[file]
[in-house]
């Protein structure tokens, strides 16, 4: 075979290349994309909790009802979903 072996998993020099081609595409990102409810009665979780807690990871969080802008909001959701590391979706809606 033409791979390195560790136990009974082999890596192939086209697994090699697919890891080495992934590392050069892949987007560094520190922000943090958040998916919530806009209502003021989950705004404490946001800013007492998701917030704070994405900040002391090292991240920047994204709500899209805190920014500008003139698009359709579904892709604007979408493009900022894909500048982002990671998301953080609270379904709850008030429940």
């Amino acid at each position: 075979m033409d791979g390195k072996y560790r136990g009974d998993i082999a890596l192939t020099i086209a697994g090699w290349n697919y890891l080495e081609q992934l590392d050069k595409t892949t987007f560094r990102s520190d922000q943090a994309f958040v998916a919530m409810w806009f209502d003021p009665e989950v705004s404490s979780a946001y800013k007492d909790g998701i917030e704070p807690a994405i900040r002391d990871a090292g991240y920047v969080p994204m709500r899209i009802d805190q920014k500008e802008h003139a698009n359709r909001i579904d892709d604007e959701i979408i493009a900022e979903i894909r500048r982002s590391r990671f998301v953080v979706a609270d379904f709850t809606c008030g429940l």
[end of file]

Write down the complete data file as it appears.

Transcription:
[in-house]
């Protein structure tokens, strides 16, 4: 075979290349994309909790009802979903 072996998993020099081609595409990102409810009665979780807690990871969080802008909001959701590391979706809606 033409791979390195560790136990009974082999890596192939086209697994090699697919890891080495992934590392050069892949987007560094520190922000943090958040998916919530806009209502003021989950705004404490946001800013007492998701917030704070994405900040002391090292991240920047994204709500899209805190920014500008003139698009359709579904892709604007979408493009900022894909500048982002990671998301953080609270379904709850008030429940």
């Amino acid at each position: 075979m033409d791979g390195k072996y560790r136990g009974d998993i082999a890596l192939t020099i086209a697994g090699w290349n697919y890891l080495e081609q992934l590392d050069k595409t892949t987007f560094r990102s520190d922000q943090a994309f958040v998916a919530m409810w806009f209502d003021p009665e989950v705004s404490s979780a946001y800013k007492d909790g998701i917030e704070p807690a994405i900040r002391d990871a090292g991240y920047v969080p994204m709500r899209i009802d805190q920014k500008e802008h003139a698009n359709r909001i579904d892709d604007e959701i979408i493009a900022e979903i894909r500048r982002s590391r990671f998301v953080v979706a609270d379904f709850t809606c008030g429940l």